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Climate scientist in Antarctica speaks to Metro Vancouver officials about ‘doomsday’ glacier


David Holland says they have discovered that the water underneath an ice shelf is 3 C above the freezing point, which has frightening implications for how fast the glacier is melting.

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The expected collapse of the “doomsday” Thwaites glacier in Antarctica has caught the world’s attention, including politicians here at home.

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Metro Vancouver officials set up a conversation this week with Canadian climate scientist David Holland to find out more about what the implications are for the region when this glacier cracks up.

Postmedia spoke to him last week about how the expedition in Antarctica to drill into the Thwaites glacier had been put off but instead they were gathering vital information from a nearby glacier called the Dotson shelf, about 140 kilometres west of Thwaites.

This week, he told Metro Vancouver that what they found was the water underneath the ice sheet is 3 C above the freezing point, which has frightening implications for how fast the glacier is melting.

“This is absolutely massive. So this ice sheet that I’m standing on is melting from the bottom and is melting in some places by 100 metres per year, which is an enormous number. It’s the largest melt anywhere on Earth,” said Holland, who is also a professor of mathematics and atmosphere/ocean science at New York University.

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“This is why this has garnered worldwide attention.”

Holland is part of an international team on two research icebreakers sent to the Antarctic about two months to figure out how fast the widest ice shelf on Earth is breaking apart. Cracks in the glacier have raised the alarm that it could collapse sooner than expected, causing a sea level rise of two feet.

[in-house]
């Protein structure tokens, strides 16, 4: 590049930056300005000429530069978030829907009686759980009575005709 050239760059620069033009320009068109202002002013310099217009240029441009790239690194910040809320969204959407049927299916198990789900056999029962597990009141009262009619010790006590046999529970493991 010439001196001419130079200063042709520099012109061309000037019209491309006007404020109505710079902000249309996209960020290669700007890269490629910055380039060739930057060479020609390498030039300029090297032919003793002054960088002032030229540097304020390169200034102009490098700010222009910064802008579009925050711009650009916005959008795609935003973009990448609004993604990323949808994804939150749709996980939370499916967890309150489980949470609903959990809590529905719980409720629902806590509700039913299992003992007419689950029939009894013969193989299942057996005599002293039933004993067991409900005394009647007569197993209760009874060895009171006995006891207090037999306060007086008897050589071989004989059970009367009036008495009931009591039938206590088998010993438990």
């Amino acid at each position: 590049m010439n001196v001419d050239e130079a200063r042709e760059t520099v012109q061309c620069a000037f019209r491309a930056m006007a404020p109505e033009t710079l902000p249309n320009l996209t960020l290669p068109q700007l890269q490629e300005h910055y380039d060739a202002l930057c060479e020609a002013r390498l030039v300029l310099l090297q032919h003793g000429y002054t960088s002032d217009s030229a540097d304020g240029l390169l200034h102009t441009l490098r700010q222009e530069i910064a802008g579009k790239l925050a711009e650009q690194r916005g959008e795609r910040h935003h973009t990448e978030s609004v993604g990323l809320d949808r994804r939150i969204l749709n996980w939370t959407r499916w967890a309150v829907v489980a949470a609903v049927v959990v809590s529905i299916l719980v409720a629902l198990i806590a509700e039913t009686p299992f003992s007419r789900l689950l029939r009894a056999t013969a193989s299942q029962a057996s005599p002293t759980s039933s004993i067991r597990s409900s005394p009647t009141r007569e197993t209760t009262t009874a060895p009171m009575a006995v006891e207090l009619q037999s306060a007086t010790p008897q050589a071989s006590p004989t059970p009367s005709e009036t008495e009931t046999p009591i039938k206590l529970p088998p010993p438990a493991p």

They were unable to get at Thwaites because of gathering sea ice, however the data from drilling 500 metres below the Dotson shelf has provided insight into how warm the water is under the glaciers.

“The ocean currents are controlled by the atmospheric wind and the winds have been changing. And the winds are controlled only by one thing on our planet and that’s the temperature. The air temperature changes naturally but we have also been changing,” said Holland.

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“On this little tiny planet we live on if you change the air temperature you change wind, and if you muck about with ocean currents and if they run into big ice sheets you’re toast.”

Adriane Carr, chair of Metro Vancouver’s climate committee, said it’s essential to hear from climate scientists such as Holland to help people realize that “we absolutely have to be successful” in taking dramatic action to address the existential threat of climate change.

“I certainly came away with — and I think everybody did — that the ice is melting faster than any of us would like to see,” said Carr. She said this latest research in the Antarctic isn’t included in the UN’s Intergovernmental Panel on Climate Change’s prediction of a sea level rise of one metre by 2100, which means it could be much higher than policy-makers are anticipating in their climate action plans.

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This is a screenshot of Adriane Carr, chair of Metro Vancouver’s climate committee, speaking to Canadian climate scientist David Holland by satellite phone in Antarctica.
This is a screenshot of Adriane Carr, chair of Metro Vancouver’s climate committee, speaking to Canadian climate scientist David Holland by satellite phone in Antarctica.

Carr said they are ramping up efforts at Metro Vancouver to meet CO2 reductions by 45 per cent by 2030 but added that it is going to take a massive collaborative effort among municipalities.

“It’s not going to be easy, but you know, what David Holland said was, ‘the real message is don’t take your foot off the pedal,’” she said.

Carr said the biggest challenges they face in the region are transportation, such as how to get trucking businesses off fossil fuels, and retrofitting older buildings. She said “absolutely” municipalities must stop using natural gas in new buildings.

In the city of Vancouver, for example, 58 per cent of carbon emissions are from buildings because of the use of gas, said Carr.

The Thwaites glacier traps enormous volumes of water that scientists predict would cause catastrophic global sea-level rise if it breaks apart into the ocean. At 192,000 square kilometres, Thwaites is the size of countries such as Portugal or Hungary — or the state of Florida, which incidentally scientists say will be partly submerged if the glacier melts.

Holland said the Thwaites could break up within five years but scientists are still trying to figure out what will happen to the sea level once it does because it acts as a cork to Antarctica’s ice.

“We are some distance away from having a smartphone app that tells us when the sea is going to rise,” said Holland. “But for now we can just say there are some interesting signs of change happening here, the biggest change on Earth.”

ticrawford@postmedia.com

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